One is sweet and the other is … a web developer

Jump to content

Philo T. Farnsworth:
The (forgotten) inventor of television

Preamble (not part of the original presentation)

I did a public speaking class (SPE-115) as part of my associate degree at Red Rocks Community College and was fortunate to have a wonderful teacher and a wonderful class. You really get to know each other when each person is speaking about something that is important to them. Some were very moving and showed a lot of courage on the part of those that gave them.

We did four talks, one informative, one celebration or humor, one pursuasive and one of our choice. All required immense preparation and I think all of us felt we needed more time to do them properly but all were rewarding. Each is presented in the format that we were to submit to our teacher: a word-by-word introduction and conclusion, with section headings and bulleted points in the middle. By not writing out the whole speech word-for-word, you can't read the speech which would be boring. Here are mine.


Thomas Edison is a household name because he invented the light bulb, the movie projector and the phonograph. Likewise, we are all aware of Alexander Graham Bell inventing the telephone and the Wright brothers making the first flight.

Edison once observed that "invention is 1% inspiration and 99% perspiration". Yet what Edison failed to mention was that this is not enough to make you famous, even when your invention changes the world.

Today I want to share with you the incredible story of Philo T. Farnsworth, the man who invented all-electronic television; a man who Time magazine named him in their 1999 list of the 100 most important people of the 20th century, yet he died in obscurity. We will see how a teenager came up with the fundamental principles of television then went on to develop working models and later staged the first public demonstration. We will see how he was cheated out of fame and fortune by a giant of corporate America and unfortunate timing of world events.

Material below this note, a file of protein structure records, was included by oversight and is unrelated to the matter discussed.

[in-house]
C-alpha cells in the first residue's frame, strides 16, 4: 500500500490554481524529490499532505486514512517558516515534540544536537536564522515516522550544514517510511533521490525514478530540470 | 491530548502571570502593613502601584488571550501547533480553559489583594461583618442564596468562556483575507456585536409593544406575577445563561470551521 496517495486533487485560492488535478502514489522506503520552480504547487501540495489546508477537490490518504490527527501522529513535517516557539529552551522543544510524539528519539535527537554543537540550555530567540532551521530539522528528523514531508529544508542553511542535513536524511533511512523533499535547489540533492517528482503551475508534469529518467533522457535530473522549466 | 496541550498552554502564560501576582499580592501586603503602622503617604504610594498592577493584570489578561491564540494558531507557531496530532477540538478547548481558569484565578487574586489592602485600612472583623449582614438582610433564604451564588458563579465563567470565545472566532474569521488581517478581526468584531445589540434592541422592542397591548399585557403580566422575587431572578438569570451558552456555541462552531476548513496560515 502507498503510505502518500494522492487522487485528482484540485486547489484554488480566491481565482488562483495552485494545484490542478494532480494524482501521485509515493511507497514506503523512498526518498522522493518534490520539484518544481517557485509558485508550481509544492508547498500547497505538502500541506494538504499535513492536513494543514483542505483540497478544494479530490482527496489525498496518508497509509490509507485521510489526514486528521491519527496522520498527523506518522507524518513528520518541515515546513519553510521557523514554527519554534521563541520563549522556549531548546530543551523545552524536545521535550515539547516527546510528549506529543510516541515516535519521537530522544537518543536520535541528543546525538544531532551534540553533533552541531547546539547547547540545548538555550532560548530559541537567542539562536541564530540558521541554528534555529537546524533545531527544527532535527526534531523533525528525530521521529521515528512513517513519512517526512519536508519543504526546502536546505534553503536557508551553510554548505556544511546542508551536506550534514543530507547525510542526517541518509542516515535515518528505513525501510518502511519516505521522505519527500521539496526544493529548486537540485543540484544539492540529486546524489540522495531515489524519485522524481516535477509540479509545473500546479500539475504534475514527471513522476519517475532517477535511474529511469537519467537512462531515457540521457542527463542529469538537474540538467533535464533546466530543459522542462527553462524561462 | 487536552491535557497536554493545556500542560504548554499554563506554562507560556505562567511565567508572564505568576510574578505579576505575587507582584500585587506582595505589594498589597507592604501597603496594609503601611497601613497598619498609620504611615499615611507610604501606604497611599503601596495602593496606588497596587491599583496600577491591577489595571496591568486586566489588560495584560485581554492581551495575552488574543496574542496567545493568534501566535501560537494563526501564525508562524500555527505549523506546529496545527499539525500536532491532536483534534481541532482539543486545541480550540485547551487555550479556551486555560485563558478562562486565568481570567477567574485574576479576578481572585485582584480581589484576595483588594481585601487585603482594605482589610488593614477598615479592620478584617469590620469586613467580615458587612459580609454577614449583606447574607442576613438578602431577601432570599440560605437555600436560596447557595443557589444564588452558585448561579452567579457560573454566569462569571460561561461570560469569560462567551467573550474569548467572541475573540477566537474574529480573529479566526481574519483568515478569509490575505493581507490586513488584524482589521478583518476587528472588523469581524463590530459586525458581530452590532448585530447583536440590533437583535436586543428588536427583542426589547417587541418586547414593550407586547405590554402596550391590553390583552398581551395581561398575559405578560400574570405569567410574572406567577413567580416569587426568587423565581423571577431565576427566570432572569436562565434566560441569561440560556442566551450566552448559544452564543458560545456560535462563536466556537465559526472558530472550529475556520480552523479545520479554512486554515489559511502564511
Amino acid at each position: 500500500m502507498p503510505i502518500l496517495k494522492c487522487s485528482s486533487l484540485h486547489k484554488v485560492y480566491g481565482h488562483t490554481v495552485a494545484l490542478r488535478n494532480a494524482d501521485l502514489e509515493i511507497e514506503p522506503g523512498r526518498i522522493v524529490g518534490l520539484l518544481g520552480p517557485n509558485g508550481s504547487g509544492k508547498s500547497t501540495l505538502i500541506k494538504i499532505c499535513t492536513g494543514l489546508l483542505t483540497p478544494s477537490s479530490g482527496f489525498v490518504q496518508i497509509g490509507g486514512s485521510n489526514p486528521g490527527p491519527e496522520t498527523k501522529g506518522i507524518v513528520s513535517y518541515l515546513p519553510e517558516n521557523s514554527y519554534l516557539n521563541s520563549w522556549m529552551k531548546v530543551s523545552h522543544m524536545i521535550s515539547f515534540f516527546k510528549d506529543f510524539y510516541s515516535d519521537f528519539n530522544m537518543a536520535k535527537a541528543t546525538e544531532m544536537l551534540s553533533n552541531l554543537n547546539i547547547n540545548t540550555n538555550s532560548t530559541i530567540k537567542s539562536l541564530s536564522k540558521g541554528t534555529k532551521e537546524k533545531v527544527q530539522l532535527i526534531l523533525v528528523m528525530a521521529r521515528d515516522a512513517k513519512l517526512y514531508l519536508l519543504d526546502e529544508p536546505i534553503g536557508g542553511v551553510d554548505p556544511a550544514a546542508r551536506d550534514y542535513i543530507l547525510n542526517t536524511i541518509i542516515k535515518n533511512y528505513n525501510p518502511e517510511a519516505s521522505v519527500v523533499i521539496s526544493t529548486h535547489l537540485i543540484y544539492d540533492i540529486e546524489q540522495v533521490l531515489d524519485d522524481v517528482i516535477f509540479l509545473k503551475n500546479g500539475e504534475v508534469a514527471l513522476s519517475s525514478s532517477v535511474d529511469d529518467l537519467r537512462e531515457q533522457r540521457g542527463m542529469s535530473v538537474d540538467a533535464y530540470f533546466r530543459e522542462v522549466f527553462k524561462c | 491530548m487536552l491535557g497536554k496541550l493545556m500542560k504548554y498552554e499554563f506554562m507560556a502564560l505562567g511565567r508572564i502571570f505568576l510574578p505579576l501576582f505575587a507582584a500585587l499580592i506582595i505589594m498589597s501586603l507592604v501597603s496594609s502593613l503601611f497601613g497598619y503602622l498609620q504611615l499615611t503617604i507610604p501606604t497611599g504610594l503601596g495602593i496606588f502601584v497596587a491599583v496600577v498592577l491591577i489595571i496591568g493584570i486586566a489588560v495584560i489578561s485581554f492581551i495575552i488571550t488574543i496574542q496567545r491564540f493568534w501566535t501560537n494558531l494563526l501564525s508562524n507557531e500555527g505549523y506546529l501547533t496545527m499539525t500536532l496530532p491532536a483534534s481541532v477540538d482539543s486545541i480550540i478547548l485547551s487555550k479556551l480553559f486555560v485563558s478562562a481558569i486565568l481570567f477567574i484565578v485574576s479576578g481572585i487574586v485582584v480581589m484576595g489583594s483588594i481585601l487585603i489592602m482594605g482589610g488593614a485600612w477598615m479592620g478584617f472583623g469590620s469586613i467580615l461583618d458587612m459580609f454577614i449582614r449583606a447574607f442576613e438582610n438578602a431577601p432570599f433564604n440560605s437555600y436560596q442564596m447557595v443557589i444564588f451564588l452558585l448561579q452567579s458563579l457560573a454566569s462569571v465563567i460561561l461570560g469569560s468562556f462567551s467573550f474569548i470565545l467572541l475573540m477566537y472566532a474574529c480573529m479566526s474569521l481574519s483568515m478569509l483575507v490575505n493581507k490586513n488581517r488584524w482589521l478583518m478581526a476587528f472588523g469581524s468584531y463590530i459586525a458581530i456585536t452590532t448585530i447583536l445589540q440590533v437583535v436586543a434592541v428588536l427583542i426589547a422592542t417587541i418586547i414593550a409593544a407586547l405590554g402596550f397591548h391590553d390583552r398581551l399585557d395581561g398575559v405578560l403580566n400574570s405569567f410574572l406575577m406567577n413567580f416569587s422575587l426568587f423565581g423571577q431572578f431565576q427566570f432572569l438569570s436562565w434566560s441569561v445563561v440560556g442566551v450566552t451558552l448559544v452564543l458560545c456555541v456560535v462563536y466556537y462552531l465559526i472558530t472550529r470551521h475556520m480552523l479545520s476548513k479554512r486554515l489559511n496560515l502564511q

The boy with an idea

  • Philo T. Farnsworth was an unlikely person to invent television
  • He was not a university professor or an engineer at a large company. Men of this type were working on television but with complex mechanical devices which would never work.
  • Instead, Philo was a 14-year old in rural Utah but he was fascinated by science in general, and electricity in particular.. While ploughing a field in 1921, Philo looked back at the rows he had cut in the soil and realized that tiny electons could be made to draw a picture the same way, one line at at time.

First real steps

  • At age 19, he got a chance to prove himself and his ideas.
  • Through a chance meeting, Philo came in contact with two investors and he was able to convince them to invest $25,000.
  • A small team was assembled and they threw themselves into the work.
  • Philo applied for patents on his main ideas in January 1927, while he was still 21. However, the patent could not be granted until a working device was shown.
  • At a demonstration for one of the investors later that year, Philo, held up a black square with a white line on it and turned it in front of the camera. The line moved on the screen. Time magazine notes that Philo recorded in his diary, "The received line picture was evident this time" but the investor telegraphed the other partner saying, "The damned thing works!".
  • The following year, Philo put on a demonstration for a group of bankers to raise more capital. He first showed them something any banker could understand: a picture of a dollar sign ($).

Technical triumph, business troubles

  • While the demonstration for the bankers was a great success, it signalled a new phase.
  • Some of the investors were hoping to put up early capital then cash out for a quick profit. To increase the value of their holding, they contacted the press to publicise the invention. The word was out.
  • Enter RCA, the Radio Corporation of America, the company that made this television.
  • RCA owned all the patents for radio, so anyone wanting to build radios in the 20s and 30s had to pay royalties to RCA.
  • However, David Sarnoff, the head of RCA, knew there was a problem. The radio patents would reach their 17-year limit in the late 30s. He wanted something else to take over and that something he knew would be television-radio with pictures. RCA had to invent television, or if that wasn't possible, to buy out the person who did.